Ingestion of a high-fat diet composed mainly of the saturated fatty acid, palmitic (PA), and the unsaturated fatty acid, oleic (OA), stimulates transcription in the brain of the opioid neuropeptide, enkephalin (ENK), which promotes intake of substances of abuse. To understand possible underlying mechanisms, this study examined the nuclear receptors, peroxisome proliferator-activated receptors (PPARs), and tested in hypothalamic and forebrain neurons from rat embryos whether PPARs regulate endogenous ENK and the fatty acids themselves affect these PPARs and ENK. The first set of experiments demonstrated that knocking down PPARδ, but not PPARα or PPARγ, increased ENK transcription, activation of PPARδ by an agonist decreased ENK levels, and PPARδ neurons coexpressed ENK, suggesting that PPARδ negatively regulates ENK. In the second set of experiments, PA treatment of hypothalamic and forebrain neurons had no effect on PPARδ protein while stimulating ENK mRNA and protein, whereas OA increased both mRNA and protein levels of PPARδ in forebrain neurons while having no effect on ENK mRNA and increasing ENK levels. These findings show that PA has a strong, stimulatory effect on ENK and weak effect on PPARδ protein, whereas OA has a strong stimulatory effect on PPARδ and weak effect on ENK, consistent with the inhibitory effect of PPARδ on ENK. They suggest a function for PPARδ, perhaps protective in nature, in embryonic neurons exposed to fatty acids from a fat-rich diet and provide evidence for a mechanism contributing to differential effects of saturated and monounsaturated fatty acids on neurochemical systems involved in consummatory behavior.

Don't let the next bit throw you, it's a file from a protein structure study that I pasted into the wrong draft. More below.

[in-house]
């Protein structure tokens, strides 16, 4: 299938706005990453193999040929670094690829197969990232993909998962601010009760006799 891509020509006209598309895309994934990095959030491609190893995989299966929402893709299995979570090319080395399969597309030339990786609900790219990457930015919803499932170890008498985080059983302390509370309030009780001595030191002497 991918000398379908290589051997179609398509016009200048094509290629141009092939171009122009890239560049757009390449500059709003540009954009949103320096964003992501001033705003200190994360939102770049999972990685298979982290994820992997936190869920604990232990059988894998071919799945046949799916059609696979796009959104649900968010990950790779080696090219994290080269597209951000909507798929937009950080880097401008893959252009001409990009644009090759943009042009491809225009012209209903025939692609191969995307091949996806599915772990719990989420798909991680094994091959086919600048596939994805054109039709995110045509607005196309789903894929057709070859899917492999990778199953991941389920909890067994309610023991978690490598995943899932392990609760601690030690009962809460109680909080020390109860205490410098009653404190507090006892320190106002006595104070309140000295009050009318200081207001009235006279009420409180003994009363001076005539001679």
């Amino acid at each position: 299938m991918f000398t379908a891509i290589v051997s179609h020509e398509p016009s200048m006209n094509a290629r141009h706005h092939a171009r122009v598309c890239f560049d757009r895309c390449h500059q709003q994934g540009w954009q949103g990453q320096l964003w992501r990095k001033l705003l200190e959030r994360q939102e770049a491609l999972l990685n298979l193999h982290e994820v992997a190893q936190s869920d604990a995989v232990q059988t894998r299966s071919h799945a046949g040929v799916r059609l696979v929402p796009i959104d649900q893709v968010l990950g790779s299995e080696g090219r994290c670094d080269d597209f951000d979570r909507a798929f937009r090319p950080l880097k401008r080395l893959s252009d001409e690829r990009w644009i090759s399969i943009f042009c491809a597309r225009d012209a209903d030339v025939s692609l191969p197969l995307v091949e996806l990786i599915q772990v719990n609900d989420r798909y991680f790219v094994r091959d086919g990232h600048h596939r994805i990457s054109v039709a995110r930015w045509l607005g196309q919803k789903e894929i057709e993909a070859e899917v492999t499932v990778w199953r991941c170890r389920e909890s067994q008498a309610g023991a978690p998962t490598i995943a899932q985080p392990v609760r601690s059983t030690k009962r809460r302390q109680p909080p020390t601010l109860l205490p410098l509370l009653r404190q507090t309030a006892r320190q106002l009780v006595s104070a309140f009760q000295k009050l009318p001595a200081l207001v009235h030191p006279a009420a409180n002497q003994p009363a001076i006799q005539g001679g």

Our findings show that PPARδ in forebrain and hypothalamic neurons negatively regulates enkephalin (ENK), a peptide known to promote ingestive behavior. This inverse relationship is consistent with our additional findings, that a saturated (palmitic; PA) compared to a monounsaturated fatty acid (oleic; OA) has a strong stimulatory effect on ENK and weak effect on PPARδ. These results suggest that PPARδ protects against the neuronal effects of fatty acids, which differentially affect neurochemical systems involved in ingestive behavior.